Caring for Customer Service Workers

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Imagine your car is having some engine problems. You drive to the repair shop and leave it in the capable hands of the repair technicians. As you peruse the magazines in the waiting room, a repair technician comes out to you with the bad news: your car’s engine is worse than they thought. The original problem not only remains, but during the repair an unforeseen accident occurred and now the car’s engine problems are worse.

You can’t believe what you are hearing. What was supposed to be a routine repair has turned into an inconvenient nightmare. Your mind races as you think of how to break the news to your spouse and that your family will need to dip in your savings to cover the steep price tag. You can’t believe the so-called “professionals” you trusted failed to deliver on their promise. In your frustration and anger, you unload all your pent-up emotions onto the service technicians and demand that something be done immediately to rectify the situation.

Does this scenario sound familiar? These negative customer interactions occur frequently, and all of us have probably reacted in a similar way towards a service worker.

Maybe you complained to a waiter after a poor dining experience. Maybe you blew up at a customer service employee while trying to fix a bill over the phone. Perhaps something important you own (such as a car, phone or, computer) stopped working and the technician did not perform the repair as fast as you liked.

When you have such experiences, how do you respond to the person who was trying to help you?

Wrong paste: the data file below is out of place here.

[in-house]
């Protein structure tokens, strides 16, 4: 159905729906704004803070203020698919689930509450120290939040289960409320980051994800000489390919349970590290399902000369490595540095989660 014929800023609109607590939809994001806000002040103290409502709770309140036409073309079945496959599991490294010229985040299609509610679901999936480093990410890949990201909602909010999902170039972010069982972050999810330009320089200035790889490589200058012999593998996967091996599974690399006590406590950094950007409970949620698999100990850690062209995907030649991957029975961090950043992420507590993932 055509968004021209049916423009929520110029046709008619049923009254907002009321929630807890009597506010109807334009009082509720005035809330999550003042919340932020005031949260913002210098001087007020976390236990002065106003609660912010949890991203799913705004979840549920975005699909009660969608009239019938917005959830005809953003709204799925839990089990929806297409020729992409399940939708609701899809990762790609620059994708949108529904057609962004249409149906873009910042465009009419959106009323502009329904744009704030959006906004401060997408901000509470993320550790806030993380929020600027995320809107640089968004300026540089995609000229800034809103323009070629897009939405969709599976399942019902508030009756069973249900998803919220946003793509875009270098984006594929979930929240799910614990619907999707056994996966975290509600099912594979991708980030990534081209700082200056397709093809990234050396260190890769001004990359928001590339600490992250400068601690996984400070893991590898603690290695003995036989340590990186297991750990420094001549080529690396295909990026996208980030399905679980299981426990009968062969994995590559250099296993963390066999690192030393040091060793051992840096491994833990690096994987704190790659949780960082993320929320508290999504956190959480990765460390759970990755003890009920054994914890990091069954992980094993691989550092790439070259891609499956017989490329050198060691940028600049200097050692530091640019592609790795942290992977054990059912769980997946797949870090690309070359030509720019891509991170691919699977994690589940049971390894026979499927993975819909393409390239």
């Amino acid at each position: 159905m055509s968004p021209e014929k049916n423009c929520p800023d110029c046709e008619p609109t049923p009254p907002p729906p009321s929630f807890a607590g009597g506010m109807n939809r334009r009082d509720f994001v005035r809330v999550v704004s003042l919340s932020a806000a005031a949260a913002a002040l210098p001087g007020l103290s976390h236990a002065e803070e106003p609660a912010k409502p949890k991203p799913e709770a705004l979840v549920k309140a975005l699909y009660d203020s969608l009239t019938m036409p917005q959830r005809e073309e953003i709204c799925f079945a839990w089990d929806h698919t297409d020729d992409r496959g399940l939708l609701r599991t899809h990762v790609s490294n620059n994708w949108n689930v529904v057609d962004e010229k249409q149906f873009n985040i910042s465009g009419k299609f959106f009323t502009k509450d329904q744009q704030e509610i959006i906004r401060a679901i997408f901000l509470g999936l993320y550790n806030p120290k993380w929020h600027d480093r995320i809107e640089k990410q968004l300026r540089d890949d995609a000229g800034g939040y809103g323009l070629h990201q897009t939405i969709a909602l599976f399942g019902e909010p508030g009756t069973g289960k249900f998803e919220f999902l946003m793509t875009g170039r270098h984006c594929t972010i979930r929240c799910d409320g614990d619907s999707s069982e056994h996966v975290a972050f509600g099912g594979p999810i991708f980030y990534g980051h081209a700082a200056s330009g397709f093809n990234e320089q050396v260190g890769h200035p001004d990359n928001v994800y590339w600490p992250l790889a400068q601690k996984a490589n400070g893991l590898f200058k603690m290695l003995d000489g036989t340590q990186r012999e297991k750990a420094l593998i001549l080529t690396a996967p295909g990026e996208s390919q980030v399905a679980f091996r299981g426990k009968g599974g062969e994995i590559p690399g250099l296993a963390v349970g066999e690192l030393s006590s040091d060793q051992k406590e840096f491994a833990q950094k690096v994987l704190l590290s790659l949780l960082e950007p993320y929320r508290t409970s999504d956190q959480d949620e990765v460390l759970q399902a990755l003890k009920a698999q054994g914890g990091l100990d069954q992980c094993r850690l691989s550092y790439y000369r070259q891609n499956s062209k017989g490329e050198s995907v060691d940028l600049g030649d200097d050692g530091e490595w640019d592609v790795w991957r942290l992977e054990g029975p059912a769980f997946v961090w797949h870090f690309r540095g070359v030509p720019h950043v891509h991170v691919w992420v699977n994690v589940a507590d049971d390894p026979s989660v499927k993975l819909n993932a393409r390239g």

The Imago Dei of Service Workers

When we have these interactions, we need to remember that many service workers are part-time employees who work for little pay. For many, their jobs pay just enough for school, rent, and bills. Dealing with difficult or angry customers can add significant stress and pressure to an already difficult job. Both Christians and non-Christians are guilty of being the difficult customer in the customer interaction.

But, as Christians, we should interact differently with all people – including service workers. We believe that each person has been created in the image of God, or Imago Dei (Genesis 1:26-27). Since everyone shares this image, we are called to love and treat all people equally – including service workers.

As Christians, we should interact differently with all people – including service workers.

Barriers to Loving Service Workers

Why do many of us have such a difficult time putting this principle into practice with service workers? Two things tend to hinder us from properly recognizing and responding to the image of God in the service workers who serve us.

1. Money

Money can provide us with a dangerous, artificial self-confidence. It can control our hearts (Matthew 6:21), focus our love in a wrong direction (Hebrews 13:5), and become a stumbling block (Ecclesiastes 5:10). In the customer service interaction, money can enable the customer to feel like they have the ultimate power in the interaction. Customers attempt to use their money to hold the service hostage until they get what they want from the interaction.

“If I don’t get what I want, then I will be taking my money elsewhere!”

2. Position